Pohamba’s caution also extended to the issue of welfare reform. At liberation, Namibia inherited a relatively generous (if racially discriminatory) system of social protection in which old-age pensions and other benefits were provided on a universal basis. Like Nujoma, but unlike successive counterparts in South Africa, Pohamba chose not to extend this social welfare net, telling reporters in 2009 that ‘dishing out money for free’ would encourage ‘people not to do anything’. He also sent mixed messages on the issue of probity in public life, establishing an Anti-Corruption Commission in 2006 but defending his daughter’s receipt of a Chinese government bursary in 2009. Indeed, Pohamba raised no recorded objection when a disgraced ex-deputy minister, Paulus Kapia, made his return to parliament in 2009.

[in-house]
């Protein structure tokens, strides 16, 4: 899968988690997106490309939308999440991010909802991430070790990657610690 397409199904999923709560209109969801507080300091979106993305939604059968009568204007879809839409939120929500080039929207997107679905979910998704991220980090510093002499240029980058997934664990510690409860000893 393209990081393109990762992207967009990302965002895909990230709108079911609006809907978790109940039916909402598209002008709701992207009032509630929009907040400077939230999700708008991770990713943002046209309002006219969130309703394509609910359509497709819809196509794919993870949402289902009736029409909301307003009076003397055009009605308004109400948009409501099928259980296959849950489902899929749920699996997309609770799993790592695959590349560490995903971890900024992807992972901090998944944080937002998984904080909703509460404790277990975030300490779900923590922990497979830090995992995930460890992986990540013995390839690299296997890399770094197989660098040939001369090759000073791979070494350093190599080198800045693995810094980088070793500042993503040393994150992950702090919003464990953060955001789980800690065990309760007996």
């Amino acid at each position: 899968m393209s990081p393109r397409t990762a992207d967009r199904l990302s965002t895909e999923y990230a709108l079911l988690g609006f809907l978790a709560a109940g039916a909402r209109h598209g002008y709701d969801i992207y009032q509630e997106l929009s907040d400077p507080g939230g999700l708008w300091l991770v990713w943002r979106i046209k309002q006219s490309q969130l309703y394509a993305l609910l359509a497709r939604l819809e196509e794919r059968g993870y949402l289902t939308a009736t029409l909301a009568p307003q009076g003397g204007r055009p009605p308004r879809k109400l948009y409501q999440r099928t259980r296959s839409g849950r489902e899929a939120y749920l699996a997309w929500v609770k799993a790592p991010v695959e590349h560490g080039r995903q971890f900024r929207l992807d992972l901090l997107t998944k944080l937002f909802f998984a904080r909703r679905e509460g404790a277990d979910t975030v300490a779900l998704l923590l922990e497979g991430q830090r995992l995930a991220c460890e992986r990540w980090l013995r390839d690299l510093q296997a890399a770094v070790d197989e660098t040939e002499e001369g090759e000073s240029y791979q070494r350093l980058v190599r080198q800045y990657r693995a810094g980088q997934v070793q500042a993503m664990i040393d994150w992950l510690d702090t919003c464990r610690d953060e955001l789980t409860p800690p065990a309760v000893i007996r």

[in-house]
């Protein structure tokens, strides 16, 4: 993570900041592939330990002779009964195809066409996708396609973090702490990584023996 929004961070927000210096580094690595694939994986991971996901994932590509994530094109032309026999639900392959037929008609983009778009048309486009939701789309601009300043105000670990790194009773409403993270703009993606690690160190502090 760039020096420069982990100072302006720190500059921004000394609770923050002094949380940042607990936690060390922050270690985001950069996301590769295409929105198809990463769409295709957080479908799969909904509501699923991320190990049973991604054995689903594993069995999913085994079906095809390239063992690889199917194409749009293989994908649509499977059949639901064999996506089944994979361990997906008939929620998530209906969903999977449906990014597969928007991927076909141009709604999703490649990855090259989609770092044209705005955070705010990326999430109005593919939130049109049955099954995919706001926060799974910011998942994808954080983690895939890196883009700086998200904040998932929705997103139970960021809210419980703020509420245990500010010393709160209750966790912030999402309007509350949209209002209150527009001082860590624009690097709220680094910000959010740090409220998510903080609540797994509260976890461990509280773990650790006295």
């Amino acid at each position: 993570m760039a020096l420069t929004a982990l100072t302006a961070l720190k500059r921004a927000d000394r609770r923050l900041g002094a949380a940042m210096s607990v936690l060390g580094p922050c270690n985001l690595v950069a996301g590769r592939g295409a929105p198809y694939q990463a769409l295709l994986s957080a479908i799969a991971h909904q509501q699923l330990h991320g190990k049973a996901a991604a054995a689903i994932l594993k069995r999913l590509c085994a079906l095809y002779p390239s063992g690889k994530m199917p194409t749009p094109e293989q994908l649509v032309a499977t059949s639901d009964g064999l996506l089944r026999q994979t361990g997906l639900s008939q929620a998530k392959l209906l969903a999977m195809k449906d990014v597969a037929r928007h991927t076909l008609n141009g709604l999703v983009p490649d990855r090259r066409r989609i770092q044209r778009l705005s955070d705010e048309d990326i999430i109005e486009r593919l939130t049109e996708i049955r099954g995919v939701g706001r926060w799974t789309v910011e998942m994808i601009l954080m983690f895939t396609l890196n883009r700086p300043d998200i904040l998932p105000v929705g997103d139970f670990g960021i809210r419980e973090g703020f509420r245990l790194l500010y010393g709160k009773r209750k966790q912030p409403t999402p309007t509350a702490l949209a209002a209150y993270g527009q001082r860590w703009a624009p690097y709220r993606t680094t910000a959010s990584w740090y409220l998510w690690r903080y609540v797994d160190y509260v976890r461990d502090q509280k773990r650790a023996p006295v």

As Africa’s fourth Ibrahim Prize laureate retires to his home at Okanghudi, therefore, his moderation should be regarded as a two-edged sword. Namibia is marginally more free today than it was ten years ago, with political dissent more readily tolerated, minorities less frequently demonised, government pressure on independent media outlets diminished, and intra-SWAPO squabbles more skilfully resolved. But Pohamba’s caution, conservatism, and lack of dynamism have also combined to ensure that President Geingob faces almost as many developmental challenges in 2015 as his predecessor did in 2005.
Ian Cooper is Teaching Associate in the Department of Politics and International Studies at the University of Cambridge, where he teaches African and comparative politics. He completed his doctorate in 2013 at the University of Oxford, where his work focused on democratisation and political parties in southern Africa.